What did the ancient Greeks eat and drink? What role did migration play? Why was emperor Nero popular with the ordinary people but less so with the upper classes? Why (according to ancient authors) was Oedipus ('with swollen foot') so called? For over 2,000 years the civilizations of ancient Greece and Rome have captivated our collective imagination and provided inspiration for so many aspects of our lives, from culture, literature, drama, cinema, and television to society, education, and politics. Many of the roots of the way life is lived in the West today can be traced to the ancient civilizations, not only in politics, law, technology, philosophy, and science, but also in social and family life, language, and art. Beautiful illustrations, clear and authoritative entries, and a useful chronology and bibliography make this Companion the perfect guide for readers interested in learning more about the Graeco-Roman world. As well as providing sound information on all aspects of classical civilization such as history, politics, ethics, morals, law, society, religion, mythology, science and technology, language, literature, art, and scholarship, the entries in the Companion reflect the changing interdisciplinary aspects of classical studies, covering broad thematic subjects, such as race, nationalism, gender, ethics, and ecology, confirming the impact classical civilizations have had on the modern world.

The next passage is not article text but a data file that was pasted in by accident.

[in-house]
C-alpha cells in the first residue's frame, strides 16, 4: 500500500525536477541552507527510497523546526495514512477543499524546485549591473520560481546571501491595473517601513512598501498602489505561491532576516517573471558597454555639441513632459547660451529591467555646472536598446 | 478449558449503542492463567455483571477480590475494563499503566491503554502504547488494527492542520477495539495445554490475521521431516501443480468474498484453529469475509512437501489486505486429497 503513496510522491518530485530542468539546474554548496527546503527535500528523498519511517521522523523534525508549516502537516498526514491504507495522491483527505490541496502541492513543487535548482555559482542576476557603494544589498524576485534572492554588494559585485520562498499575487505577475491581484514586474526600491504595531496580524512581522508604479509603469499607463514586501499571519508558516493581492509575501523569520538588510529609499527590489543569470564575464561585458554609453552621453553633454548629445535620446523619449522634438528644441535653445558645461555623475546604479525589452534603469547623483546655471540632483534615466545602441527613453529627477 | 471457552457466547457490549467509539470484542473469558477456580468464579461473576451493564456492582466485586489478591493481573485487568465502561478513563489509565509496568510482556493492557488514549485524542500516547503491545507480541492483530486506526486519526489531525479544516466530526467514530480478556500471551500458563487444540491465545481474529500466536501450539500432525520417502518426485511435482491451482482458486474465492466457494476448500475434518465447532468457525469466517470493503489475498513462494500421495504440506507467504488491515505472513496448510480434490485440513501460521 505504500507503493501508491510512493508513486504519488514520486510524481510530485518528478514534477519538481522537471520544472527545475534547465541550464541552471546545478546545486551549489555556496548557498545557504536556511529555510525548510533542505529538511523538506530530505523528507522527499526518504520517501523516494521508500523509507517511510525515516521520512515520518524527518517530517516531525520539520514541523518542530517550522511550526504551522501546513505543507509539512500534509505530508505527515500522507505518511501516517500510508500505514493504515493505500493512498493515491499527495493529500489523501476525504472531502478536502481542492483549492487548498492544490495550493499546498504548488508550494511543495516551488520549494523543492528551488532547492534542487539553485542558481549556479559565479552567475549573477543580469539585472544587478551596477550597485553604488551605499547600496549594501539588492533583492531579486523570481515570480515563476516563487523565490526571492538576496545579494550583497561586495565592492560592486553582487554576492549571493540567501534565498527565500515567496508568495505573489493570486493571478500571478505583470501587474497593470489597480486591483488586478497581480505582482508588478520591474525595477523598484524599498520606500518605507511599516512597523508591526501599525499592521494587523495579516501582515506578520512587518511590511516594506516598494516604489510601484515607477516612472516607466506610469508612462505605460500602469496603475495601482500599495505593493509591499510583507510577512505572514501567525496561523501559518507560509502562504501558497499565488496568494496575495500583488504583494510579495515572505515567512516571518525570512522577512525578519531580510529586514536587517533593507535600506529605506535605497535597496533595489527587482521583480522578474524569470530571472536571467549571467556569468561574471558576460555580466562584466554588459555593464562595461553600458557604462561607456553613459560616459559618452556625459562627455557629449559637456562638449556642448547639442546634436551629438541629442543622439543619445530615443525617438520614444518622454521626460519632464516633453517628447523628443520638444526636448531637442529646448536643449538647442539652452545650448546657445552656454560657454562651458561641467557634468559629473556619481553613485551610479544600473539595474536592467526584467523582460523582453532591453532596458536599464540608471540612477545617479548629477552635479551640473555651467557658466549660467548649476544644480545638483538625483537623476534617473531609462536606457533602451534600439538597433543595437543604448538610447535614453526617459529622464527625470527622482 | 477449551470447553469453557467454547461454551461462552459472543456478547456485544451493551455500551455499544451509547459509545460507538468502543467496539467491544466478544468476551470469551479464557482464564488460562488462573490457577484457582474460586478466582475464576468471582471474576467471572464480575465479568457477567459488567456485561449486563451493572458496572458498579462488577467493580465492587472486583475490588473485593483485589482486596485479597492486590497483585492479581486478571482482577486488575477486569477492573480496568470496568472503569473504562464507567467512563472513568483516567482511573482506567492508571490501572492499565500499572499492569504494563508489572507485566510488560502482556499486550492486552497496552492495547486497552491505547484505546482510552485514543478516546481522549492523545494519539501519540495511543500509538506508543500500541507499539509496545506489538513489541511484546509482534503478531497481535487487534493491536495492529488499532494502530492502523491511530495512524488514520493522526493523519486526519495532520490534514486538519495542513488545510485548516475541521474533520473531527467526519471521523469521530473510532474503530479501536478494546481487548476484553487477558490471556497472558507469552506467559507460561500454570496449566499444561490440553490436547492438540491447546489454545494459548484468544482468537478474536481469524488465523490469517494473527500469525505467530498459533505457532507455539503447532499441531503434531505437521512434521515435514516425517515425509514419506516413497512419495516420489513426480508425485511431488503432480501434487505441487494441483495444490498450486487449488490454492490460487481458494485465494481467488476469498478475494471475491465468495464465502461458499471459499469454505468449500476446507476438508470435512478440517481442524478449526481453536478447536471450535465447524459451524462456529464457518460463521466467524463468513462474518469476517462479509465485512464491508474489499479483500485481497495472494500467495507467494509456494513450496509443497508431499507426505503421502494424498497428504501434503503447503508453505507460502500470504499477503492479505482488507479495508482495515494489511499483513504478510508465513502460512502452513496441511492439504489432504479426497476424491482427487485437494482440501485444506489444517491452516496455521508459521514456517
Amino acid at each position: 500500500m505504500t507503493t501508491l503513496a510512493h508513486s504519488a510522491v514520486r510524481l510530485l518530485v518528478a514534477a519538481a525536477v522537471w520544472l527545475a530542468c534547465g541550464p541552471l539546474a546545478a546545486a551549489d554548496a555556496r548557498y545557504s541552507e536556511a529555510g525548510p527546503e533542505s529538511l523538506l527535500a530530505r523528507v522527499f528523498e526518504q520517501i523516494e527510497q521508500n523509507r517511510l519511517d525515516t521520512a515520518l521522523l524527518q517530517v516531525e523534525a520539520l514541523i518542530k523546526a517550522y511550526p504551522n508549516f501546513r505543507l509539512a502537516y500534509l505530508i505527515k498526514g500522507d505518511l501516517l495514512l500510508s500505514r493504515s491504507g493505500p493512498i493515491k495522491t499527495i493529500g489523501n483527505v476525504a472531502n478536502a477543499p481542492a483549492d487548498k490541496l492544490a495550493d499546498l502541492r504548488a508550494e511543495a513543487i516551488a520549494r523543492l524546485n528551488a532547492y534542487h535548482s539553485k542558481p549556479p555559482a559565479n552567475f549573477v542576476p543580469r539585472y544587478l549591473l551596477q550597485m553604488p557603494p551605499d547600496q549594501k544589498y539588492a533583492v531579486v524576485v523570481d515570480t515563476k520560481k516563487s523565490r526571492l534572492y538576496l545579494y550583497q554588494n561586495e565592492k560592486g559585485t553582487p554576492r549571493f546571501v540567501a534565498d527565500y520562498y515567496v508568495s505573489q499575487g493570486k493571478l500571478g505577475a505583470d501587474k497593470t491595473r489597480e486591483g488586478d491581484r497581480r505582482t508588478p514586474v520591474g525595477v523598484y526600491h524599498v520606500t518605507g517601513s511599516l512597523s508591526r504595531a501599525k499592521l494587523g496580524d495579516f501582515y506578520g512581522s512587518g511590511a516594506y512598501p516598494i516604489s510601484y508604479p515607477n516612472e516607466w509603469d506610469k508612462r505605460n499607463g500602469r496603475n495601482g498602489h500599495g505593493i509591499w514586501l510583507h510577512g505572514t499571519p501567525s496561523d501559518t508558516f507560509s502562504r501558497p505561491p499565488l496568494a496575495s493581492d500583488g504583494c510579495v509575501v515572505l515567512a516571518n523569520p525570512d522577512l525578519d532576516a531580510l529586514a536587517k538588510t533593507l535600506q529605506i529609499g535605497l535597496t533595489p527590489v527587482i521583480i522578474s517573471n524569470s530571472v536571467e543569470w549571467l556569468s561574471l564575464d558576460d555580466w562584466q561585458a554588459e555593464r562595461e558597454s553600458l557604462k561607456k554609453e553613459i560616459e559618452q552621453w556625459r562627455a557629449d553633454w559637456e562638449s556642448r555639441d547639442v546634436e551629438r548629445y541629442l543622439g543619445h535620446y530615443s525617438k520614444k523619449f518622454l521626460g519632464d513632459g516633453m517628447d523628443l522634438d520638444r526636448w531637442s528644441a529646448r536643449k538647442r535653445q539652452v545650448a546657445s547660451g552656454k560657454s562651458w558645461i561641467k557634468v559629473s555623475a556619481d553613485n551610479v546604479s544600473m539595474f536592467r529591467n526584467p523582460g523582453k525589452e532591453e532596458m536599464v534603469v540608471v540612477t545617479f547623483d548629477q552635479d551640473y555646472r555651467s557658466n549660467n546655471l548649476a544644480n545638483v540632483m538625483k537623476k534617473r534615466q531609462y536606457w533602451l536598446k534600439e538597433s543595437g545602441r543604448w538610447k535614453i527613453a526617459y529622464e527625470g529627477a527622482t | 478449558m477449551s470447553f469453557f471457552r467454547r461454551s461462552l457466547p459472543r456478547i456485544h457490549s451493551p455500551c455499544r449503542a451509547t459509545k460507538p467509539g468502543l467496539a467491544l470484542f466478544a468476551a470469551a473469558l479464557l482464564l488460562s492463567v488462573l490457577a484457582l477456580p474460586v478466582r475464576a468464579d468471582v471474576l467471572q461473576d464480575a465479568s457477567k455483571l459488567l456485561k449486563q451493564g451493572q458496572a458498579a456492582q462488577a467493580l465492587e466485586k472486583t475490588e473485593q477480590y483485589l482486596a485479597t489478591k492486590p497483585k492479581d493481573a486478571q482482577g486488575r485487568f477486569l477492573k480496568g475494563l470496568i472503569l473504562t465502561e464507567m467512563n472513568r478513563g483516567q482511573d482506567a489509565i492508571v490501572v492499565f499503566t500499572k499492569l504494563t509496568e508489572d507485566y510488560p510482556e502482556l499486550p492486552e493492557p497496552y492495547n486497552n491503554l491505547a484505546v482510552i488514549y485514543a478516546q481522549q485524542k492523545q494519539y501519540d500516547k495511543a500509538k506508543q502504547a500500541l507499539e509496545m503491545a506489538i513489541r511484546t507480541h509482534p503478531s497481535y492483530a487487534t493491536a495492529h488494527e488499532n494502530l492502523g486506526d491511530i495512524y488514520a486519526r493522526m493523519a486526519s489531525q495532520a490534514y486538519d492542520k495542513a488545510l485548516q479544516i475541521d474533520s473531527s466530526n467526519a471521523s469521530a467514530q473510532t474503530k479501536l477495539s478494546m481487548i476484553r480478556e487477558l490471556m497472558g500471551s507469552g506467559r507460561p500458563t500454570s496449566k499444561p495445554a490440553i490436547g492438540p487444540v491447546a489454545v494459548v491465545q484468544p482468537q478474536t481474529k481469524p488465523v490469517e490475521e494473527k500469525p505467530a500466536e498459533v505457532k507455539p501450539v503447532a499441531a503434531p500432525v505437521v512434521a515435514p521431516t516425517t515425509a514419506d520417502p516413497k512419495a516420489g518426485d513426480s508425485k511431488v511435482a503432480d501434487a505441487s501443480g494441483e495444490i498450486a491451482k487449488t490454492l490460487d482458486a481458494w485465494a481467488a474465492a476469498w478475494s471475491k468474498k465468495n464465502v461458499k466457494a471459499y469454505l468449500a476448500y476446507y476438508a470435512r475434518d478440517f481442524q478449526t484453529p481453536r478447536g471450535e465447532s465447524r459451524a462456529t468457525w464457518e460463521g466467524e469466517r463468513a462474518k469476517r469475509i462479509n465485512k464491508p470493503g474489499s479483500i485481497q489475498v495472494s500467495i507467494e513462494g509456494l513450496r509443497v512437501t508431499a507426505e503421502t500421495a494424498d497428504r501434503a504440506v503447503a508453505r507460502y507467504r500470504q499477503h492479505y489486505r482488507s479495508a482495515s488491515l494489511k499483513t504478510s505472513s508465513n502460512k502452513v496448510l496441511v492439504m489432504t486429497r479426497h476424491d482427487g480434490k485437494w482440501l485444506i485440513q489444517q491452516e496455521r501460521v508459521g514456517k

The last thirty years have witnessed one of the most fertile periods in the history of children's books. A fascinating reference guide to the world of children's literature, this volume covers every genre from fairy tales to chapbooks; school stories to science fiction; comics to children's hymns